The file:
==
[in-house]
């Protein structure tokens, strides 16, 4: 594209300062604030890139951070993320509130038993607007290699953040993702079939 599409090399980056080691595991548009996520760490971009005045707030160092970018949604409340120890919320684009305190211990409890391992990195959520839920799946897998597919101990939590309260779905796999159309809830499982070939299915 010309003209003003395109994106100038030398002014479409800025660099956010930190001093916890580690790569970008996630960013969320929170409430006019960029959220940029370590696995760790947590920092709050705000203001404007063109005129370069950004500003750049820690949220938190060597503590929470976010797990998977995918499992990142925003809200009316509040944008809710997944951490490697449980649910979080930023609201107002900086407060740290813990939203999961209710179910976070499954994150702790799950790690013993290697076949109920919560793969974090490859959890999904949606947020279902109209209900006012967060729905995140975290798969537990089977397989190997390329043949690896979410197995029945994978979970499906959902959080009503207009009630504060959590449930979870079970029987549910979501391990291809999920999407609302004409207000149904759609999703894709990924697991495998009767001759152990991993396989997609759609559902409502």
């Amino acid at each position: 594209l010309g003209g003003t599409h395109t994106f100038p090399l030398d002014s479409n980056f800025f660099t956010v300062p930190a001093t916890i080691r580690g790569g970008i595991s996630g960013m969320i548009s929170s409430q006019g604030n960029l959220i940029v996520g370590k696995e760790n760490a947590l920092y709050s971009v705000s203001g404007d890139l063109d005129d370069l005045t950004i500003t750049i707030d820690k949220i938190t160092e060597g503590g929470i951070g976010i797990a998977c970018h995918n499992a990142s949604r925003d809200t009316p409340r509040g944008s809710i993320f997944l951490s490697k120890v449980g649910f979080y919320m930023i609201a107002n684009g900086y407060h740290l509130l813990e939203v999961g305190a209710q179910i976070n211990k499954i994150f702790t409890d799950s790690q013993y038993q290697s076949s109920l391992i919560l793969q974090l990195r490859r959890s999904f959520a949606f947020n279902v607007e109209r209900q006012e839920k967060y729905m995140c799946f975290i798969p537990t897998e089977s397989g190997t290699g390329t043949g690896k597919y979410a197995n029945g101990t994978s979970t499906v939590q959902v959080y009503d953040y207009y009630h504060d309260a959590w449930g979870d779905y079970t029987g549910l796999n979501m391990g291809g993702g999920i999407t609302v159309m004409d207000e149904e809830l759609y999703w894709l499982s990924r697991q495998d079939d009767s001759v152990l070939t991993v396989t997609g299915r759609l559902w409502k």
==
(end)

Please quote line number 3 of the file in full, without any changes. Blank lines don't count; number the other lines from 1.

């Amino acid at each position: 594209l010309g003209g003003t599409h395109t994106f100038p090399l030398d002014s479409n980056f800025f660099t956010v300062p930190a001093t916890i080691r580690g790569g970008i595991s996630g960013m969320i548009s929170s409430q006019g604030n960029l959220i940029v996520g370590k696995e760790n760490a947590l920092y709050s971009v705000s203001g404007d890139l063109d005129d370069l005045t950004i500003t750049i707030d820690k949220i938190t160092e060597g503590g929470i951070g976010i797990a998977c970018h995918n499992a990142s949604r925003d809200t009316p409340r509040g944008s809710i993320f997944l951490s490697k120890v449980g649910f979080y919320m930023i609201a107002n684009g900086y407060h740290l509130l813990e939203v999961g305190a209710q179910i976070n211990k499954i994150f702790t409890d799950s790690q013993y038993q290697s076949s109920l391992i919560l793969q974090l990195r490859r959890s999904f959520a949606f947020n279902v607007e109209r209900q006012e839920k967060y729905m995140c799946f975290i798969p537990t897998e089977s397989g190997t290699g390329t043949g690896k597919y979410a197995n029945g101990t994978s979970t499906v939590q959902v959080y009503d953040y207009y009630h504060d309260a959590w449930g979870d779905y079970t029987g549910l796999n979501m391990g291809g993702g999920i999407t609302v159309m004409d207000e149904e809830l759609y999703w894709l499982s990924r697991q495998d079939d009767s001759v152990l070939t991993v396989t997609g299915r759609l559902w409502k």